You’ve heard by now about the billions of useless $100 bills made by the Fort Worth money making machine.
The Fort Worth Bureau of Engraving and Printing produces U.S. government security documents, including $100 bills. The bills start as blank paper and theoretically, after a complicated top-secret process, are ready to pump into the economy.
In April, the announcement came that the new ultra-secure $100 bills would come out this February. Since all the movies are going 3D, the $100 bills are too. After years and years of research, each $100 bill is to feature a 3-D security strip and a color-shifting image of a bell, both which are extremely hard to counterfeit unless you’re willing to make a substantial investment more than several $100 bills.
But something went wrong. To be fair, the Federal Reserve Board announced there would be a delay in the new bill on October 1. The Bureau of Engraving and Printing “ identified a problem with sporadic creasing of the paper during printing of the new $100 note, which was not apparent during extensive pre-production testing.” In other words, the procedure is so difficult, the government screwed up the print job.
But the fact that $110 billion of the bills, or 10 percent of the existing money supply, did not come out till last week. Within $110 billion evidently are more than $36 billion flawed bills. That means there are 6,875,000 packs of 16,000 $100 bills. What a sorting job for some poor money handler.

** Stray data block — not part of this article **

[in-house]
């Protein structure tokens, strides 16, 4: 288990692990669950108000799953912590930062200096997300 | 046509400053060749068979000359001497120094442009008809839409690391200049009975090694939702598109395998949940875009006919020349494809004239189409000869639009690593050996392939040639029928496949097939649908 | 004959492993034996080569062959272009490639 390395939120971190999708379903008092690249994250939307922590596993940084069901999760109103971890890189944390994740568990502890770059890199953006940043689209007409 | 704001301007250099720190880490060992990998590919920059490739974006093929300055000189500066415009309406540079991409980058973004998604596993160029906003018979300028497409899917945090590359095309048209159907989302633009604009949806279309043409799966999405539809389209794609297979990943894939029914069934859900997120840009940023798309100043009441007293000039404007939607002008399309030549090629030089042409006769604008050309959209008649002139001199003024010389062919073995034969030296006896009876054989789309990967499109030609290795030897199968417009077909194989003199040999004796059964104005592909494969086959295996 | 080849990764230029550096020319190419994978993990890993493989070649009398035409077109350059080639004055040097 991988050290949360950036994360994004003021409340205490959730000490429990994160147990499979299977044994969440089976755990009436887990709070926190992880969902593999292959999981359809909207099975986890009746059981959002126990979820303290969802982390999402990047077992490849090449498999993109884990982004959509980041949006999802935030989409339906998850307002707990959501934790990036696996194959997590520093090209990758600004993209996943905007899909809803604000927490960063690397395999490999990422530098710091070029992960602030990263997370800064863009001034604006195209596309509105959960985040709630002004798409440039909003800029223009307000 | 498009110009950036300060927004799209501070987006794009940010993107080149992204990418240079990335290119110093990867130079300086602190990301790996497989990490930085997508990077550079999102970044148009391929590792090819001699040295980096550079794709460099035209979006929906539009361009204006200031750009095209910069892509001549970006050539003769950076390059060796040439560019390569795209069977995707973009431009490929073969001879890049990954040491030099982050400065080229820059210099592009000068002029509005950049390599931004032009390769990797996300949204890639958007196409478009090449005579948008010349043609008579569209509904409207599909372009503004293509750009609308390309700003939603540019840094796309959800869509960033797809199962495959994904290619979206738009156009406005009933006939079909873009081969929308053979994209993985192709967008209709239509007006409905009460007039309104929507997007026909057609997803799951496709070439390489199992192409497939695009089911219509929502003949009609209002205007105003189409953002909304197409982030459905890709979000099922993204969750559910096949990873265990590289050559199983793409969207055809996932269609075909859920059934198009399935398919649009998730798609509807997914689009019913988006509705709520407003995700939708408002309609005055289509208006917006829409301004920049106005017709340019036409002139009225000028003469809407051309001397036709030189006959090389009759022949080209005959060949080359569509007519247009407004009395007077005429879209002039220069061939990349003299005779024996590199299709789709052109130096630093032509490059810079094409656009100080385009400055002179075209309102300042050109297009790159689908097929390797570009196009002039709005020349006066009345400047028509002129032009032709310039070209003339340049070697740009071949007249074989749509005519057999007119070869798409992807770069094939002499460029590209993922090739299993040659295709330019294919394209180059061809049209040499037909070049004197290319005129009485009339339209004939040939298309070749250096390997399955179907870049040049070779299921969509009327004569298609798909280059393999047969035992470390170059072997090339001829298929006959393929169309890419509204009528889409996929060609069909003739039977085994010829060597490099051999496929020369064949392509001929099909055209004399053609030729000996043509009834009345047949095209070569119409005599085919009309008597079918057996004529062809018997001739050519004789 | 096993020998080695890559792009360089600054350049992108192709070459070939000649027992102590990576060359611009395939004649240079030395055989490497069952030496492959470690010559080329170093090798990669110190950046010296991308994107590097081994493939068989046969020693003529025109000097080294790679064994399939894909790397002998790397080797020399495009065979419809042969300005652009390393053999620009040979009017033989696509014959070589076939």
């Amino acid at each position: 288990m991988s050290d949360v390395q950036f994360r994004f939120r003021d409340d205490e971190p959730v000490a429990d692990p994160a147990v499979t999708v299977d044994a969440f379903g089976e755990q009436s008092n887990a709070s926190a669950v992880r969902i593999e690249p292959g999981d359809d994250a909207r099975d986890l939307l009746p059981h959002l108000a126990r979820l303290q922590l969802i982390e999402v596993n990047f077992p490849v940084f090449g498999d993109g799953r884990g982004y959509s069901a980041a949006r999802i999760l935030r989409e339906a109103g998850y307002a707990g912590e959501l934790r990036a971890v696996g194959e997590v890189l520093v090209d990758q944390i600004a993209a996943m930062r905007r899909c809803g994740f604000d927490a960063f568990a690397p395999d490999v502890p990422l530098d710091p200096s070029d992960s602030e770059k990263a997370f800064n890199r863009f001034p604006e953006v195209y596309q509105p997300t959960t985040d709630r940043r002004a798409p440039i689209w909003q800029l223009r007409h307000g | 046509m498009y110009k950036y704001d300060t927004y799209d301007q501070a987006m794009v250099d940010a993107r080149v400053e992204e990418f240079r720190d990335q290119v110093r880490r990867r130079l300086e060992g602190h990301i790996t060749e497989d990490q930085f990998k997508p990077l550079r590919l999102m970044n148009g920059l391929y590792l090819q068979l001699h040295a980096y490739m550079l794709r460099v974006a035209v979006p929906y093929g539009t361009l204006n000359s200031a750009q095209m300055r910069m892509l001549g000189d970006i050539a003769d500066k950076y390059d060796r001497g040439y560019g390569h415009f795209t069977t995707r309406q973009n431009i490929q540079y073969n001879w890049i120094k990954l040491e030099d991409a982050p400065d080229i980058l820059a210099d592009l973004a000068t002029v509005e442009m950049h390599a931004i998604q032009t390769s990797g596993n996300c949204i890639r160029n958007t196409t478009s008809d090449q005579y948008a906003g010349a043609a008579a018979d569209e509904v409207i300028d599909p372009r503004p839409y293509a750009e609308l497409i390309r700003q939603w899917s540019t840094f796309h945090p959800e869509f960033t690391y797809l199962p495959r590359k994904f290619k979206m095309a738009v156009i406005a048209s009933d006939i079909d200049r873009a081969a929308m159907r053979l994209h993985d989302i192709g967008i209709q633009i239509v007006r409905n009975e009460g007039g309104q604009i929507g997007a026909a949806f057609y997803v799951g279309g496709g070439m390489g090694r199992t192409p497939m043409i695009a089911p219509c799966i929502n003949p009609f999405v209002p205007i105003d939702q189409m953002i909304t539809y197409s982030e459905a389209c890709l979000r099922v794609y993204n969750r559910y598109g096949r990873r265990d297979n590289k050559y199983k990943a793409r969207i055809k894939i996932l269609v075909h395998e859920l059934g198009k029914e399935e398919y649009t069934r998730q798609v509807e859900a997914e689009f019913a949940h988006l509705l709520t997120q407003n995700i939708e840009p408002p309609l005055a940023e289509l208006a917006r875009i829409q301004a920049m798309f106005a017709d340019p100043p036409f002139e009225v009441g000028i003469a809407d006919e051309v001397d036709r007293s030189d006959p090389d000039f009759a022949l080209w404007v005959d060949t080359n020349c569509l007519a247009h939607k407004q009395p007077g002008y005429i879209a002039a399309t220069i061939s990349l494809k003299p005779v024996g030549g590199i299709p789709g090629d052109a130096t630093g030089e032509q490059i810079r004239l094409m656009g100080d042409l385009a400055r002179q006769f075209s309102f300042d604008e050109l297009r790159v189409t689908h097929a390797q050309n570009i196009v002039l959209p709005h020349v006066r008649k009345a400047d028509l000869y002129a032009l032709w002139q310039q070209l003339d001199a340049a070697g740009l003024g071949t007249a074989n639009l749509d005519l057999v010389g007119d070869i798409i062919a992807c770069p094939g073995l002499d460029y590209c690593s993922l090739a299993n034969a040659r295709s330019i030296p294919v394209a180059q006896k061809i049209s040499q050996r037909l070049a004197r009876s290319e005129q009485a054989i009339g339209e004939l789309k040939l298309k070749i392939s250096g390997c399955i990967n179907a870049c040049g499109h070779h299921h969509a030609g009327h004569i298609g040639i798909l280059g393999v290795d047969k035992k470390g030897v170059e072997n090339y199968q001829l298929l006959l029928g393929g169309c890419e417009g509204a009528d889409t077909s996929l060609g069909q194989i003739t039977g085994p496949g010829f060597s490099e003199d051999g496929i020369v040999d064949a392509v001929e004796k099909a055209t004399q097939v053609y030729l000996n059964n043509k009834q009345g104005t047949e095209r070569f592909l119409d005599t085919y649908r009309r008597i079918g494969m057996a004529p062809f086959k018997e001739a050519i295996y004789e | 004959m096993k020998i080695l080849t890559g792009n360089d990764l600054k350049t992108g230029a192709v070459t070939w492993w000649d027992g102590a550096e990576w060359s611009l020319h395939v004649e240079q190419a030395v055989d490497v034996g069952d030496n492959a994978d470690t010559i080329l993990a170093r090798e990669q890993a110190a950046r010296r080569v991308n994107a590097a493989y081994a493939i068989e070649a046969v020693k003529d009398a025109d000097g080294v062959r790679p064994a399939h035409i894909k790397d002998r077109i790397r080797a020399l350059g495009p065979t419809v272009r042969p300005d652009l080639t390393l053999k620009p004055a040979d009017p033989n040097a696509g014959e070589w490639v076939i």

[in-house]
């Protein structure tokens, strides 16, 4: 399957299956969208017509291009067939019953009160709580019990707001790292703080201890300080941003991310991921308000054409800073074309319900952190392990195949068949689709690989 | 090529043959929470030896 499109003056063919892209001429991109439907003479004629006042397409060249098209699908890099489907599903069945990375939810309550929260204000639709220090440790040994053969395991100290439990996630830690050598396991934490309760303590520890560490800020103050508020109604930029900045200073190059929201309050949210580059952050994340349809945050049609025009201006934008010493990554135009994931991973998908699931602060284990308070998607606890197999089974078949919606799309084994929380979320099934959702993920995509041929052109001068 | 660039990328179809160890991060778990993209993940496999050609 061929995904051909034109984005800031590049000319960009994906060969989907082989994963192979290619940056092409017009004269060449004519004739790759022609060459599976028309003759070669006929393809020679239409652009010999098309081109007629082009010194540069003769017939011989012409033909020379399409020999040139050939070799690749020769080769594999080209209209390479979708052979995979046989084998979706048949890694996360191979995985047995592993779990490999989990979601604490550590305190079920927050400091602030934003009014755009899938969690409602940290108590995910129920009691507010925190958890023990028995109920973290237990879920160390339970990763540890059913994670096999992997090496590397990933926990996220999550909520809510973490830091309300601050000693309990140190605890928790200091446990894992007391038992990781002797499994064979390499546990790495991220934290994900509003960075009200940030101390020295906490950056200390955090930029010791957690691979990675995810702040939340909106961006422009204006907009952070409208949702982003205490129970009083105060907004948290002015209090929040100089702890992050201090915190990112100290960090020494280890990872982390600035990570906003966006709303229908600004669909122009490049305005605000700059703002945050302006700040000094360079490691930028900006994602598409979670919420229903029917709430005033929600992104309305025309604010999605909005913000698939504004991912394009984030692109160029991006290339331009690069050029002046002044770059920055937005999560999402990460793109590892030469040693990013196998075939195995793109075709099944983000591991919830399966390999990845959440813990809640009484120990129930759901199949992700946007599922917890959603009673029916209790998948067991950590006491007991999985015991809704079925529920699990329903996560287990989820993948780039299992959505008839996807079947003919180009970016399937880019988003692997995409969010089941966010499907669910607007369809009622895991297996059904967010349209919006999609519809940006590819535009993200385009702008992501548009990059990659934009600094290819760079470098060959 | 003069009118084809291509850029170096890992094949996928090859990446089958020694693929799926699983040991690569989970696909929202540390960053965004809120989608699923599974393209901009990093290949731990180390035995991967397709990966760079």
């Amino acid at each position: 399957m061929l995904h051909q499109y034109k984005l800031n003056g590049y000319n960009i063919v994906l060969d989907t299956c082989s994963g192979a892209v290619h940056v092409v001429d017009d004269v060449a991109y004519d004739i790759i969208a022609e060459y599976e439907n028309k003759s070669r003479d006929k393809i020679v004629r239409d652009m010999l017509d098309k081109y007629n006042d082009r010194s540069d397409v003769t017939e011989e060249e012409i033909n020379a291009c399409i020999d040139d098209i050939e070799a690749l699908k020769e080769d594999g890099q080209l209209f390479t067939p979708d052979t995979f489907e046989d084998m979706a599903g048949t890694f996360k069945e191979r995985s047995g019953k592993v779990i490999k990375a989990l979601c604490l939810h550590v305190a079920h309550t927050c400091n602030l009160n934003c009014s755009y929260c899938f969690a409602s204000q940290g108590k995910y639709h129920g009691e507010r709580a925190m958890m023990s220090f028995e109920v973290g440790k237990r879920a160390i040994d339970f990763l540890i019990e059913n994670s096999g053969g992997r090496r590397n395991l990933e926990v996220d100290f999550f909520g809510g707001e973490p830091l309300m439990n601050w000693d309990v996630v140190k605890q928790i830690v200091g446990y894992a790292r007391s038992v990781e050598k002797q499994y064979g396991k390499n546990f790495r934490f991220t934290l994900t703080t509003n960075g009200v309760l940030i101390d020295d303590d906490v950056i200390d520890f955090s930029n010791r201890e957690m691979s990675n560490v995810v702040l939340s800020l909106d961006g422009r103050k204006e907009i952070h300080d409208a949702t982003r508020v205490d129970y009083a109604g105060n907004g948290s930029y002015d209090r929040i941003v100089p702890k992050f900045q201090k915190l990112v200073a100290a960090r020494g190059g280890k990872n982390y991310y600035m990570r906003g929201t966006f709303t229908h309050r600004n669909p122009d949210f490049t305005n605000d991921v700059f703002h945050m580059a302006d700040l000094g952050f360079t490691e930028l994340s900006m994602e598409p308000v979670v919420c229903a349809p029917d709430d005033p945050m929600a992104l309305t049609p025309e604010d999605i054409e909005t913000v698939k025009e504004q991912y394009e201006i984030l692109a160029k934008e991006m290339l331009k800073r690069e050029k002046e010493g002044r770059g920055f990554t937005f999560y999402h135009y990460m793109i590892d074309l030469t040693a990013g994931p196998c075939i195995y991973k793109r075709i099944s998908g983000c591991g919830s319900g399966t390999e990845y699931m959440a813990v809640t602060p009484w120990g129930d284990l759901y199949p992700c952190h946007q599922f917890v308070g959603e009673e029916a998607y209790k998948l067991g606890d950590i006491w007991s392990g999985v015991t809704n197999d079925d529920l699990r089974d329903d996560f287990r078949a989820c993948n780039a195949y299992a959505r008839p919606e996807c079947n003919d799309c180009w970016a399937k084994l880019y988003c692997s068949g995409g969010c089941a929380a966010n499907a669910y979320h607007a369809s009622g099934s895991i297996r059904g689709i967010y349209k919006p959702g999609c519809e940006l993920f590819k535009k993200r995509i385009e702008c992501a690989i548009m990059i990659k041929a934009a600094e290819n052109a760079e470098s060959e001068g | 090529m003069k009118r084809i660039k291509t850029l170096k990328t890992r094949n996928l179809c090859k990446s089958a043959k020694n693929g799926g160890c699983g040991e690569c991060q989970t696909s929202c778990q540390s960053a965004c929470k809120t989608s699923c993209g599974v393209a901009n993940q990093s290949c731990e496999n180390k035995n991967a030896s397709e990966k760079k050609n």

The solution depends on whether it’s cheaper to invent a mechanical process to sort the good Benjamins from the bad Benjamins, or to incinerate or recycle the bills and start up the printing process again. Reportedly more than $120 million already has been spent to print the defective pile of money.
The Federal Reserve did say it would not have sufficient inventories of the $100 bill. But we didn’t know that a huge inventory of what may be useless $100 bills had been manufactured over the last few months.
This reminded me of a conversation I had with Colonel John Stapp in the 1980s. Stapp, briefly the fastest man in history, endured 46 gs of gravitational forces in U.S. Air Force testing. Stapp also gave us the modern shoulder and lap belt that is standard in most vehicles from his design on the rocket sled.
And Stapp is also the guy who coined Murphy’s Law after enduing a grueling ride on a rocket-powered sled at Edwards Air Force Base.
The speed gage was wired incorrectly. That meant the rocket sled ride was for naught. Stapp made a remark to the press that included a reference to Captain Ed Murphy. And that saying was boiled down to “If anything can go wrong, it will.”
And the corollary to this is Stapp’s Ironic Paradox: The universal aptitude for ineptitude makes any human accomplishment an incredible miracle.
I think Stapp was wrong. Here’s a new law. It’s called Alan Nelson’s Theorem: Rules are Rules And They’re All Screwed Up: Things go wrong. Things almost always go wrong. You must go through a tremendous number of bungles to blunder into something right.
As a bonus, I also apply Alan Nelson’s Rule: Rules are rules and they’re all screwed up.